Attitudes towards pediculosis treatments in teenagers

Canyon, Deon V., Canyon, Chauncey, Milani, Sami, and Speare, Rick (2014) Attitudes towards pediculosis treatments in teenagers. Open Dermatology Journal, 8. pp. 18-23.

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Research on pediculosis has focused on treatment strategies and social aspects have been largely ignored. Pediculosis and its treatment in are associated with negative emotional responses while in developing countries pediculosis and its treatment may provide more an opportunity for positive social bonding. Attitudes to pediculosis have been proposed as important to successful control. Previous studies in Australia found that parents of primary school children say they treat pediculosis once it has been detected. This study retrospectively investigated attitudes towards treatment in teenage high school students in an attempt to collect information from those afflicted rather than from parents. Only participants with a history of pediculosis were recruited from a high school in Western Australia and they were asked to complete an anonymous questionnaire. The sample contained 128 Grade 8 and 9 students, aged 13-15 years old with an even gender split. Negative feelings towards being treated for head lice were observed in 41.5% of males and 54.7% of females and 49.5% of Caucasians and 40% of Asians. Anti-treatment sentiment was expressed by 19.7% of males and 10.9% of females. Shampooing with and without combing were the most preferred treatments overall. The results showed that 63.6% male and 52.7% female high school students were in favour of head lice treatments. This low percentage indicates that current treatments for head lice require improvement to be made more acceptable and that alternative treatments that are less unpleasant need to be developed. Strategies need to be explored to make treatment of pediculosis a more positive emotional experience.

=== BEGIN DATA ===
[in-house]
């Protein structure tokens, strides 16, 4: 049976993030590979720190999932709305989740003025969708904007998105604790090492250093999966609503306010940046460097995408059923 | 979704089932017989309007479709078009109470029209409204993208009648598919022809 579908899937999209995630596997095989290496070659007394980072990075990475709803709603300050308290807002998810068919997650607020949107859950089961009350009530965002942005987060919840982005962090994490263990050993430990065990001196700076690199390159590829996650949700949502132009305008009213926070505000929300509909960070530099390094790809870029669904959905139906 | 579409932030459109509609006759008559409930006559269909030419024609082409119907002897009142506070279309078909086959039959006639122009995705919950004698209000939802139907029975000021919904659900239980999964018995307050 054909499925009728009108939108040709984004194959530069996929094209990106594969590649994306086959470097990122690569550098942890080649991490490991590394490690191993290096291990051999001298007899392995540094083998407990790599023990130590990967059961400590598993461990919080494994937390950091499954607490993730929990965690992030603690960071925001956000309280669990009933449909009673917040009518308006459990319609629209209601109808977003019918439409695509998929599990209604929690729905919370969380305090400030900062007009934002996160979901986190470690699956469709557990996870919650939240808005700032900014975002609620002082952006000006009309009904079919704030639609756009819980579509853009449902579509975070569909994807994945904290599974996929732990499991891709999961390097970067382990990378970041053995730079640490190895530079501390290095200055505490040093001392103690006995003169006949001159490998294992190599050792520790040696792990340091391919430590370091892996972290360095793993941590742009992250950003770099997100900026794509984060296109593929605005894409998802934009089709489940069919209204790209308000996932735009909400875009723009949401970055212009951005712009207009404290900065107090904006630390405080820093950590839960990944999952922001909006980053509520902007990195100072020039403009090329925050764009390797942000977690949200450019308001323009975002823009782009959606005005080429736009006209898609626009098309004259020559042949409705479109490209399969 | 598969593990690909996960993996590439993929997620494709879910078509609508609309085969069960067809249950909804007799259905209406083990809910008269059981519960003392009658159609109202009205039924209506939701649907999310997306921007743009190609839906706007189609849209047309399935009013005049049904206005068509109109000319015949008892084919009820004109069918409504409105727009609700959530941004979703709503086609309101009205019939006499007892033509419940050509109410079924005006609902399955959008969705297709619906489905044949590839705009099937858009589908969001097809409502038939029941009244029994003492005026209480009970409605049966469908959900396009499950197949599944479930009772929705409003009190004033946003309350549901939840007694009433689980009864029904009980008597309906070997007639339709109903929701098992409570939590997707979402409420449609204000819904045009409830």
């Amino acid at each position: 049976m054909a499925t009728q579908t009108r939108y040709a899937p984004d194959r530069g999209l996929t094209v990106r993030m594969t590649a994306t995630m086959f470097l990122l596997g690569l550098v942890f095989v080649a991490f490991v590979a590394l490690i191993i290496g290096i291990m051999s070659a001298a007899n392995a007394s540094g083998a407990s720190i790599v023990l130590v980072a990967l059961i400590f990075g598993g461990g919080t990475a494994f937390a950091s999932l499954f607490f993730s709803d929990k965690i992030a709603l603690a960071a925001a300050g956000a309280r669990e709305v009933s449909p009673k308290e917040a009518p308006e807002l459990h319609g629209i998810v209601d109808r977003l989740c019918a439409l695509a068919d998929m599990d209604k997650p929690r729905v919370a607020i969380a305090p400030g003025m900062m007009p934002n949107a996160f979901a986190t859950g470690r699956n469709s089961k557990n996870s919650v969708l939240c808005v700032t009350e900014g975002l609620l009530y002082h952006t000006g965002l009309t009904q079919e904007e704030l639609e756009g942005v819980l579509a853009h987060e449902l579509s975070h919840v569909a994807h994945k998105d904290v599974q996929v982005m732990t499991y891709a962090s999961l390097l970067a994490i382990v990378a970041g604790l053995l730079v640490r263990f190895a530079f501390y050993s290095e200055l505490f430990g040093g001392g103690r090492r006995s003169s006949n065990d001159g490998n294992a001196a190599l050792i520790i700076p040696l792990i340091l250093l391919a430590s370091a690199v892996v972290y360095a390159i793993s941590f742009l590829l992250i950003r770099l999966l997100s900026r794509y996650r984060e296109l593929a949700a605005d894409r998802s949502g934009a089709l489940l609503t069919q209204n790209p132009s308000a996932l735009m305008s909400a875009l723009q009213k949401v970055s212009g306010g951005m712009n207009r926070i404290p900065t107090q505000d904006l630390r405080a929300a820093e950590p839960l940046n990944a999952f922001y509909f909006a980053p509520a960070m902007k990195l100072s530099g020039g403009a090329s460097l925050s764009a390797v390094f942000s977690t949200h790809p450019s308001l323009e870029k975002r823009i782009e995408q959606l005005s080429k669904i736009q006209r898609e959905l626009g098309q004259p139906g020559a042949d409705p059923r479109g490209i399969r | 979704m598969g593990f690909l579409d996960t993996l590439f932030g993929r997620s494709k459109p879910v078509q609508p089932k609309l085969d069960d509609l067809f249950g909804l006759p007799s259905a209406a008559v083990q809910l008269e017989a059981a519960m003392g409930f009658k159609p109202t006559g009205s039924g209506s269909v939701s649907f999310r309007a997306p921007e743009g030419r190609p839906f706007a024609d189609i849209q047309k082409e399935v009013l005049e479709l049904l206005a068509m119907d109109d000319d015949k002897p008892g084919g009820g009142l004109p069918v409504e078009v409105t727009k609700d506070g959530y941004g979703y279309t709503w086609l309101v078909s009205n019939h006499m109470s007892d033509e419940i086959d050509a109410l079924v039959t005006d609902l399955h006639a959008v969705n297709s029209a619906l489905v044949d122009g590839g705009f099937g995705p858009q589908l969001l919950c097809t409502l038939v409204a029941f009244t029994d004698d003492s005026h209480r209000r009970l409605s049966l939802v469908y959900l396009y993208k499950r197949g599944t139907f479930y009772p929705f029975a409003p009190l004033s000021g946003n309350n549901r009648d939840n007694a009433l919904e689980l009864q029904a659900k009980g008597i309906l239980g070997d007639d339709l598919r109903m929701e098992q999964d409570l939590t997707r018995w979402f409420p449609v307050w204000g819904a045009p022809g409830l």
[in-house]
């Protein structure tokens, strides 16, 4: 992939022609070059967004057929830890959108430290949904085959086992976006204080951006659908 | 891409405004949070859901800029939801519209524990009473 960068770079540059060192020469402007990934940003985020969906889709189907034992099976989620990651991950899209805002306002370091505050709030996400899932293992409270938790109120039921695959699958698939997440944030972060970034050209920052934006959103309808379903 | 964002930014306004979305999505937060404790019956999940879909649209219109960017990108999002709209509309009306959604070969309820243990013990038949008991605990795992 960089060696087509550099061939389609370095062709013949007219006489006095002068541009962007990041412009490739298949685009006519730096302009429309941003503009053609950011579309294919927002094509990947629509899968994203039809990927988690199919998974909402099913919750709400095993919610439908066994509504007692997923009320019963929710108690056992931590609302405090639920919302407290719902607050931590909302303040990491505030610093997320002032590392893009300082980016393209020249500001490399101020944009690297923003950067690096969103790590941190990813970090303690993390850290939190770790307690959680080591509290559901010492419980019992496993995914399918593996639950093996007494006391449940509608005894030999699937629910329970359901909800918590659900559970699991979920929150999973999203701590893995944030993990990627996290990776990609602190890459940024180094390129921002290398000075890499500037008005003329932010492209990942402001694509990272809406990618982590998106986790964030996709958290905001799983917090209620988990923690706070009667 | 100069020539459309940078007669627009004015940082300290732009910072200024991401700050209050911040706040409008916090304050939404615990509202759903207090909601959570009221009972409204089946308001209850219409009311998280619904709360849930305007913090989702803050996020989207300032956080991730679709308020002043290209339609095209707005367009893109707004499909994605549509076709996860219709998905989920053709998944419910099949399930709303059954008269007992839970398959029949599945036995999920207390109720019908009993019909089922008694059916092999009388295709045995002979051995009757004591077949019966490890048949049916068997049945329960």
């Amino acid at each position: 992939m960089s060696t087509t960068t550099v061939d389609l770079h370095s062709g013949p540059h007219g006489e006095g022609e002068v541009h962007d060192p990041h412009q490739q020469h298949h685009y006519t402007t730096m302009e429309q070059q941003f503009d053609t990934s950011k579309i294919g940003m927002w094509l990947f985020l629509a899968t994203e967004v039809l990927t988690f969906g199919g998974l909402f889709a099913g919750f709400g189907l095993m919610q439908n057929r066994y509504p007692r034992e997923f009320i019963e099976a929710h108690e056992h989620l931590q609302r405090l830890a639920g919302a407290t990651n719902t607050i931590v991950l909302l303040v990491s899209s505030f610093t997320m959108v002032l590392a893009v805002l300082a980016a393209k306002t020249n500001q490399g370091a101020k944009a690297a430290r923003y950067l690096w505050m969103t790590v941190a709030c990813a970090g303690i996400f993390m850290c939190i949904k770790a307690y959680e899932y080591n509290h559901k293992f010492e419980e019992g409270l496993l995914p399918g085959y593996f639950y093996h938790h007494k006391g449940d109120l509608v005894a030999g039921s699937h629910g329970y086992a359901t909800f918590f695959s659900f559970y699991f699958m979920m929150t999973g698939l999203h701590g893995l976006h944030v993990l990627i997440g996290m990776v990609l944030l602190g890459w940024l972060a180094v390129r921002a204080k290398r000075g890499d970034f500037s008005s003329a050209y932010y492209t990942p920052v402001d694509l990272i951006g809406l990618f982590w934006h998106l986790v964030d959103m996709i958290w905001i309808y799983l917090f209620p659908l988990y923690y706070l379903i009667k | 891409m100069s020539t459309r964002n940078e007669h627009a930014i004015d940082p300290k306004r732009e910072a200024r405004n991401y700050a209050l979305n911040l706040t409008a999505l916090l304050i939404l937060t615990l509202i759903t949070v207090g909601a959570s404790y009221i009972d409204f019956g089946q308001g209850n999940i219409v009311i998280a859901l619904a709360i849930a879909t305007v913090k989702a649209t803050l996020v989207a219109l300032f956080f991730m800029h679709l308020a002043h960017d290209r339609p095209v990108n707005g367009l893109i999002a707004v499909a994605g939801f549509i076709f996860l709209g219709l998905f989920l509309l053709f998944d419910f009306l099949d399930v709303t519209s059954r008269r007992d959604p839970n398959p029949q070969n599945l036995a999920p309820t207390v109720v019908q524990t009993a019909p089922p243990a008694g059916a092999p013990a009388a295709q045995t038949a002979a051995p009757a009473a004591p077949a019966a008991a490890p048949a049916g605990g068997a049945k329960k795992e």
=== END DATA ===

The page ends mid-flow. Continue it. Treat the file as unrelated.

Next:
Item ID: 33853
Item Type: Article (Research - C1)
ISSN: 1874-3722
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© Canyon et al.; Licensee Bentham Open. This is an open access article licensed under the terms of the Creative Commons Attribution Non-Commercial License ( which permits unrestricted, non-commercial use, distribution and reproduction in any medium, provided the work is properly cited.

Date Deposited: 24 Sep 2014 04:45
FoR Codes: 11 MEDICAL AND HEALTH SCIENCES > 1117 Public Health and Health Services > 111799 Public Health and Health Services not elsewhere classified @ 50%
11 MEDICAL AND HEALTH SCIENCES > 1108 Medical Microbiology > 110803 Medical Parasitology @ 50%
SEO Codes: 92 HEALTH > 9204 Public Health (excl. Specific Population Health) > 920499 Public Health (excl. Specific Population Health) not elsewhere classified @ 100%
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